The Affordable Care Act has given 13.7 million young adults access to health insurance, but medical expenses remain a significant source of debt, according to the Commonwealth Fund.
Medical expenses remain a significant source of debt for young adults, despite the increased access to health insurance created by the Affordable Care Act of 2010, according to a report released today by the Commonwealth Fund.
An estimated 13.7 million adults ages 19 to 25 remained on or joined their parent’s health insurance plans between November 2010 and November 2011, according to Commonwealth, a foundation that aims to improve access, quality and efficiency in the U.S. health care system. Roughly half these young adults – 6.6 million – would not have been able to stay on their parents’ plans before the Affordable Care Act was enacted.
Historically, adults ages 19 to 29 have been the most uninsured age group in the U.S. for many years, according to Commonwealth. Dependents lost coverage when they either graduated from college, or graduated from high school and did not attend college. Youth eligible for public programs such as Medicaid typically lose coverage when they turn 19, according to the Commonwealth Fund. The Affordable Care Act addressed this gap in coverage for medical expenses. The law requires insurance plans with dependent coverage to insure adult children up to the age of 26. Still, not all young adults have parents with eligible plans, and 39 percent of Americans ages 19 to 29 went without health insurance for all or part of 2011.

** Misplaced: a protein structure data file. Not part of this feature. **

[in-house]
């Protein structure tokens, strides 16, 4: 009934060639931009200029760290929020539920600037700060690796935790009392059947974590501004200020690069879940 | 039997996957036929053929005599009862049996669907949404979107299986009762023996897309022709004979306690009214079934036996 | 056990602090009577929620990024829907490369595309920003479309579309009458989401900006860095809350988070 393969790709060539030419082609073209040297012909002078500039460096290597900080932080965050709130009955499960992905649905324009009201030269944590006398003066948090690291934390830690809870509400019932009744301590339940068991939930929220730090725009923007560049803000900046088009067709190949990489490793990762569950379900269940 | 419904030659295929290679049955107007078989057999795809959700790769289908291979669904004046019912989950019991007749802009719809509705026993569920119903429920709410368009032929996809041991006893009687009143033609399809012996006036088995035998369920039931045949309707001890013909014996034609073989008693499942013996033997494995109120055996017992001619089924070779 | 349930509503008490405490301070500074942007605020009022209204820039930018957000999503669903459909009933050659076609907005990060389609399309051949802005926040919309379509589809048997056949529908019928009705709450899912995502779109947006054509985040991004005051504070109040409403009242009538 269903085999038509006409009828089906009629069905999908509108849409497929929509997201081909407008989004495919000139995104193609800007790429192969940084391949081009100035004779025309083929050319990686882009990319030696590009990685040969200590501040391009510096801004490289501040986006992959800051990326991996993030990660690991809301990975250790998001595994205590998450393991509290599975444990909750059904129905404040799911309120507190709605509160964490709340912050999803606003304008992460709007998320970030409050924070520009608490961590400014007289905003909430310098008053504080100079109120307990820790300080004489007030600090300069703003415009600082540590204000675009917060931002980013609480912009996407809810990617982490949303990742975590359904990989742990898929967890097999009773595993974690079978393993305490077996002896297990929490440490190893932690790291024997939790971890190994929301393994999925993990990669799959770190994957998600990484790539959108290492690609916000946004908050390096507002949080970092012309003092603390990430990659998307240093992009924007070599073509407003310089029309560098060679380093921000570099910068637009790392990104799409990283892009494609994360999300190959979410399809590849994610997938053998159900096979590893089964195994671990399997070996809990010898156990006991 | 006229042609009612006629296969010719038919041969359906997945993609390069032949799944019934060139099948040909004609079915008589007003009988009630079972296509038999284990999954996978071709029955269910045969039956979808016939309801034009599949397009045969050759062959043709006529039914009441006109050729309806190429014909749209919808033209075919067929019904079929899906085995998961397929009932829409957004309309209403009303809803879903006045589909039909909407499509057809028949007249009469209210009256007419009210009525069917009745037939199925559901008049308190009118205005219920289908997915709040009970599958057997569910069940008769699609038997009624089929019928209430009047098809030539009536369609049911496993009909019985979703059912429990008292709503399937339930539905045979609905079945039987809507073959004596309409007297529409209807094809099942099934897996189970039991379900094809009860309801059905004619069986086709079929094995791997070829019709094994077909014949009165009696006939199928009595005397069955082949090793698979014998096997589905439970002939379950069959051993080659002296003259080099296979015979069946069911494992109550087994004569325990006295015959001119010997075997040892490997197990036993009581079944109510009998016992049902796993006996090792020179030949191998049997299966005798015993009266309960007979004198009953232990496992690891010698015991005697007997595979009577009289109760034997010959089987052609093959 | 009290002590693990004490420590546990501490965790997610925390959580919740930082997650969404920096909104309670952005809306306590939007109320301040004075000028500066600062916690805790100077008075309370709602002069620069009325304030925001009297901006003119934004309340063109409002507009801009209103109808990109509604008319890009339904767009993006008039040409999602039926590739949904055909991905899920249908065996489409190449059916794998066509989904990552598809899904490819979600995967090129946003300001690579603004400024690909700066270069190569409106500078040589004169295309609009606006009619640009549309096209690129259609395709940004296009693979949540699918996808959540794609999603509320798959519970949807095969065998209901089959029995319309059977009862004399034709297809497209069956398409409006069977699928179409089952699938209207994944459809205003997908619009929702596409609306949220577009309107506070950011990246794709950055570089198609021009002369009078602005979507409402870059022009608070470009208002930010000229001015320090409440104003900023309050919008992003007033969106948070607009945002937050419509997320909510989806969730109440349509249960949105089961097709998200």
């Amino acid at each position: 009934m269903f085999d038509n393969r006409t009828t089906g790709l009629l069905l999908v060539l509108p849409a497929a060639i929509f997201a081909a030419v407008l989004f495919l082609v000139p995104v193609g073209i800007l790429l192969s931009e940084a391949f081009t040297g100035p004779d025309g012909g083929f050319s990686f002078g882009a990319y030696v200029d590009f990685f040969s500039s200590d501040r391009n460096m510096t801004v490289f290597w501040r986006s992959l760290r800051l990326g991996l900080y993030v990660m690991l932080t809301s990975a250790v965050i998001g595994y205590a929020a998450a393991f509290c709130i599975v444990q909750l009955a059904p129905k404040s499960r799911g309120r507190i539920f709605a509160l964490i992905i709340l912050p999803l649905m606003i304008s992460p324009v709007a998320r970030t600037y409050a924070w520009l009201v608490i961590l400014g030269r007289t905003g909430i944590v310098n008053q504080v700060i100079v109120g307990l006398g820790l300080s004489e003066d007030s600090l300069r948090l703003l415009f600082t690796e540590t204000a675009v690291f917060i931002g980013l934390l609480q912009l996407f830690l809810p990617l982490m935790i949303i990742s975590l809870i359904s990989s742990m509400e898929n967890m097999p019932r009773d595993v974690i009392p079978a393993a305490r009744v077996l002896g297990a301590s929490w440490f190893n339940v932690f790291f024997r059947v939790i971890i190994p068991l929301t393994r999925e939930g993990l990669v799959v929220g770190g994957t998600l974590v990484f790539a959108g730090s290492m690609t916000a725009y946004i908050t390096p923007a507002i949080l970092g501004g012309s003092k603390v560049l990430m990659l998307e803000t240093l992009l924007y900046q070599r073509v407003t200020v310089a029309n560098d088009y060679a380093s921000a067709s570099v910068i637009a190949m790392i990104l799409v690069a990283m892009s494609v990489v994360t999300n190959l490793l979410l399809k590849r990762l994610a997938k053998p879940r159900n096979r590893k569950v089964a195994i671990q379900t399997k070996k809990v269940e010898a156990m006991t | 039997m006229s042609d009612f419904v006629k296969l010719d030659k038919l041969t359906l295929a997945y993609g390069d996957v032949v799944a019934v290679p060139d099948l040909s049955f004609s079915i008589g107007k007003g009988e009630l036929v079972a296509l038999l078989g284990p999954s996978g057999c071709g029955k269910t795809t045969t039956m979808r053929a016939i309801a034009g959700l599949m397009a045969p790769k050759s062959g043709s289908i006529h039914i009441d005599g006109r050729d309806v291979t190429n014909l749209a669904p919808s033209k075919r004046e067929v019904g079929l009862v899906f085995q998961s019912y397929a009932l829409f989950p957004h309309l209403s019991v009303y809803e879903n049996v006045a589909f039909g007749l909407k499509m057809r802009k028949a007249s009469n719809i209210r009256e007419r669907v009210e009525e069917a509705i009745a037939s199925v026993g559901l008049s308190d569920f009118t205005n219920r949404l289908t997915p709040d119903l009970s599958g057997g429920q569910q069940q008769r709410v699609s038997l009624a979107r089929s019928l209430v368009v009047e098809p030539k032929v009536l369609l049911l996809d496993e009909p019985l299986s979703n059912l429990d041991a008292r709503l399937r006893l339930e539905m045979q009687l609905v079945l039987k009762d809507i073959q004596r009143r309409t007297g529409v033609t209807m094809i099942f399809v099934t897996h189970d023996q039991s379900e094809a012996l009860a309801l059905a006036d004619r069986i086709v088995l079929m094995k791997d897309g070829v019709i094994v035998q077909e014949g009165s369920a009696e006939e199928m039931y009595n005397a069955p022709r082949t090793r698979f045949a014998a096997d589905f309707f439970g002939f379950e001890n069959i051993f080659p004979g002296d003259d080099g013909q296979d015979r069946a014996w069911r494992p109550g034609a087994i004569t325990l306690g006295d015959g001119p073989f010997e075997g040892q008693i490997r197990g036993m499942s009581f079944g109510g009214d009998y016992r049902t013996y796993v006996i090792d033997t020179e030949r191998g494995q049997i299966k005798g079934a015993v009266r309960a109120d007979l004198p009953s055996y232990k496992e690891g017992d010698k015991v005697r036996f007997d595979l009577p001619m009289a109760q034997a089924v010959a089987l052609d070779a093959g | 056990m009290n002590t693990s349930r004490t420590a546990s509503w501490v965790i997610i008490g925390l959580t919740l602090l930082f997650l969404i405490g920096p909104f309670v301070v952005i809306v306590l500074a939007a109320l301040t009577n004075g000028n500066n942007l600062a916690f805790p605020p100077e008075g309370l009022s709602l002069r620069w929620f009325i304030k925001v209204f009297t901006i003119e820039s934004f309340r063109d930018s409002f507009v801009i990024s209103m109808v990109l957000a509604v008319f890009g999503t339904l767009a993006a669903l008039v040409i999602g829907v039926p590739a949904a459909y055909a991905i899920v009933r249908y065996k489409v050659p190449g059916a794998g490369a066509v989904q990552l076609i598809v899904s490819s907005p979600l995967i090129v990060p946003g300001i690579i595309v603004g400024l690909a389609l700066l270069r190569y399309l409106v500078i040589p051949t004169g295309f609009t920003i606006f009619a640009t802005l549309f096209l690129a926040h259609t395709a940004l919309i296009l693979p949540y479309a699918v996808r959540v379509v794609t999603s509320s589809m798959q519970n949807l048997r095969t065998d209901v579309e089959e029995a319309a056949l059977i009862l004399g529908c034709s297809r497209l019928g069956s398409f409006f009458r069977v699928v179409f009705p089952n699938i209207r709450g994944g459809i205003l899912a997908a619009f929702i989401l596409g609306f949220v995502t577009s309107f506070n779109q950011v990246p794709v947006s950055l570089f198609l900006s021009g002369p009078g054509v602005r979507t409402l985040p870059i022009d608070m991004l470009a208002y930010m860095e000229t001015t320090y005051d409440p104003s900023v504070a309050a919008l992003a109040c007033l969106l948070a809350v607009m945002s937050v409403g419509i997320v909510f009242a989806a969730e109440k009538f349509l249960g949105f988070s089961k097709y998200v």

“Young adults who join the labor force are still establishing themselves and often lack permanent employment – and thus a source of health insurance – or work in jobs that do not include health benefits,” stated the Commonwealth report. Slow job growth is a contributor to these trends.
Lack of health insurance and rising medical expenses poses significant health and financial risks. Sixty percent of uninsured young adults said they had foregone needed health care in the past year because of the cost, compared to 41 percent of young adults with health insurance, reported Commonwealth. More than half (51 percent) of uninsured young adults said they had problems paying medical expenses, or were paying medical debt over time, compared to 36 percent of young adults with insurance. (Millionaire Corner research shows that many older Americans are also struggling to pay medical expenses.)
Medical expenses were forcing many young adults to make difficult trade-offs, according to Commonwealth. Among those struggling to pay medical expenses, one-third took on credit card debt and 32 percent had become delinquent on other payments, such as school loans. More than 30 percent delayed their education or career, and 28 percent had trouble paying for food, rent and other basics. (Unpaid medical expenses burden most Americans according to Millionaire Corner research.)
Personal debt levels pose a significant concern to 36 percent of young investors (age 40 and under) surveyed by Millionaire Corner in April, and another 26 percent expressed mild concern about the levels of debt. While education costs rank as the primary source of debt, more than one-fourth of young investors report personal debt due to “unexpected medical expenses,” ranking medical expenses as the second most common source of debt.